Free Market Environmentalism – Freedom Philosophy

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environmentalism

Fifteen years ago when the Kyoto Protocol was in vogue and environmentalism became a normal part of discussions, I was at a book study with some leftists. They were enraged that I didn’t support the measures. They levied every nasty accusation that leftists tend to do (somehow, it also made me a racist). In the end, we were lighthearted, had a beer, and went home. I hoped on my bike, and they got into their SUVs.

I asked, “You see the irony of all this, don’t you?”

Out came a list of excuses as long as your arm as to why they need to be driving SUVs. Herein we find the demarcation of libertarian and conservative attitudes from leftist and communist attitudes – personal responsibility. The left is desirous for everyone else to fix a problem while we would rather take action ourselves. Given the gravity the importance concerning the environment, this is virtue signaling at its worst.

For reasons that escape my grasp, environmentalism isn’t popular within the libertarian movement. My suspicion is that it has to do with so many environmentalists proposing taxes and harsh regulations to deal with environmental ills.

Consider plastic. It has costs to society that neither producers or consumers pay. As such, it’s a violation of the non-aggression principle. There’s room for libertarian activism and perhaps even the judicial involvement.

There’s an issue that goes beyond apathy, and it’s outright denial of a problem. This typically doesn’t happen on the issue of plastic but it does happen on climate change.

In fairness to the deniers, the talk of global cooling shifting to talk of global warming, shifting to climate change invites a measure of skepticism. The constant doomsday predictions are unhelpful as well; the left claimed we would all be dead without action by 1990, then it was 2003, Al Gore popularized 2016 as the point of no return, and now we’re told 2030.

I don’t find this a compelling reason to deny climate change. As an investor, I confidently predict the DOW will be worth much more in 30 years than it is now. As for how one particular stock will do next week, I haven’t a clue. We can measure trends, and in this case, we can measure temperature and pollution in order to extrapolate the data for 150 years from now, without perfect accuracy in predicting the weather next week.

There’s a reason the planet Venus is hotter than the planet Mercury – greenhouse gases. The question arises as to what we ought to be doing about it.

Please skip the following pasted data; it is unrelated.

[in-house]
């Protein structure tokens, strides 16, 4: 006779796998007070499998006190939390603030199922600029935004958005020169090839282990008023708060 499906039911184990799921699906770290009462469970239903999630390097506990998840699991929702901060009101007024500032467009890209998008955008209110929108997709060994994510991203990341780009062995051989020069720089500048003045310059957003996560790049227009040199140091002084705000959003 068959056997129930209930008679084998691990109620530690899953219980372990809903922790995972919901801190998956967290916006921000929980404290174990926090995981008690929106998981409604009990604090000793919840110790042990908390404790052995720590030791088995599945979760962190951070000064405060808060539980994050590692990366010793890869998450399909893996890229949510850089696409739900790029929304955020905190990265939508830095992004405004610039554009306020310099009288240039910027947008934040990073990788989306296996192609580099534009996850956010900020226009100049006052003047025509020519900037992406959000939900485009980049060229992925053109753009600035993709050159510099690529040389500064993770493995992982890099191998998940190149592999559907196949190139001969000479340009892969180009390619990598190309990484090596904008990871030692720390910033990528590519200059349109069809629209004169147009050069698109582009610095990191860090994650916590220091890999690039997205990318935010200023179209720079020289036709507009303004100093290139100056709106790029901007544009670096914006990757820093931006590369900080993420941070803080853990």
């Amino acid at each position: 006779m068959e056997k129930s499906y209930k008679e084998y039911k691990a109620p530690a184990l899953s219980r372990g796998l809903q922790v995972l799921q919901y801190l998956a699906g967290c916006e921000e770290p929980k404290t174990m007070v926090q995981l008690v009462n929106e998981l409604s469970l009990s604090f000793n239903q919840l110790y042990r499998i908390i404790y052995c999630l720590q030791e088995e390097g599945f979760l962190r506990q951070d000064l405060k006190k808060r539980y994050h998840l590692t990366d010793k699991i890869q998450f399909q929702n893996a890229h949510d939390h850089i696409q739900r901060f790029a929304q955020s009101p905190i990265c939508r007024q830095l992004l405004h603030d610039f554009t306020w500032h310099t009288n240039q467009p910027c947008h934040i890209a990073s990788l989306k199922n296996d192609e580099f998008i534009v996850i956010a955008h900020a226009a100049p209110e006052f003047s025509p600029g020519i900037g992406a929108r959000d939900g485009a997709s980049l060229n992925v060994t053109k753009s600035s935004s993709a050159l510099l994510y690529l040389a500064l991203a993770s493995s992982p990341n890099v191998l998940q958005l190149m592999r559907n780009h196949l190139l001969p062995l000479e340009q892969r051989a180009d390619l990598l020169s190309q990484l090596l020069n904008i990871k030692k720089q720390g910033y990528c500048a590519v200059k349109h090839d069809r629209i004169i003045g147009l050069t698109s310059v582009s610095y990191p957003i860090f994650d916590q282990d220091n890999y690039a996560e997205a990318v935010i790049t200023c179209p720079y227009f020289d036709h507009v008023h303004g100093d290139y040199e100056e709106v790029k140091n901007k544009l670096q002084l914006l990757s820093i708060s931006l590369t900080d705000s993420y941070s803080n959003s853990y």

As libertarians, we wish to acclimate to a freer economy. Rather than disincentivizing polluting through carbon taxes, the government ought to be incentivizing greener living. Interest charges on refinances to cover solar panels on a house ought to be a tax write-off, and the same can be said for auto loans on electric cars. A low-end electric car, with such a write-off, has nearly the same monthly expenses as a Civic.

Canada spends $3.3 billion annually on our fossil fuel industry, and only $450 million on green tech. This is a skewed market that favours pollution.

The socialist solution for and leftists are legitimately dumbfounded as to why this hasn’t worked, is to take people’s money through a carbon tax and then reinvest in green tech companies. As a green tech investor, identifying residual cash-flows with these companies is difficult.

These politicians don’t have the resume to suggest they have the capacity to invest in speculative green tech companies. If this is contrasted with an individual who has a tax break to purchase alternative energy solutions for their home, the company the individual goes to is good for the economy because they’re by definition, making a sale. The company the resume-lacking politician invests with may or not be successful. The efficient solution is the free market and not the government.

Moral suasion and personal responsibility aren’t sufficient to assist our environment. We desire a system that abstains from taxation, but as we move in that direction I believe the first step ought to be with the environment, and find tax relief for people there first and foremost.

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Brandon Kirby

Brandon Kirby has a philosophy degree with the University of New Brunswick. He works for a Cayman Island hedge fund service firm, owns a real estate company, and has been in the financial industry since 2004. He is the director of Being Libertarian - Canada. He is a member of the People’s Party of Canada and the Libertarian Party of Canada.

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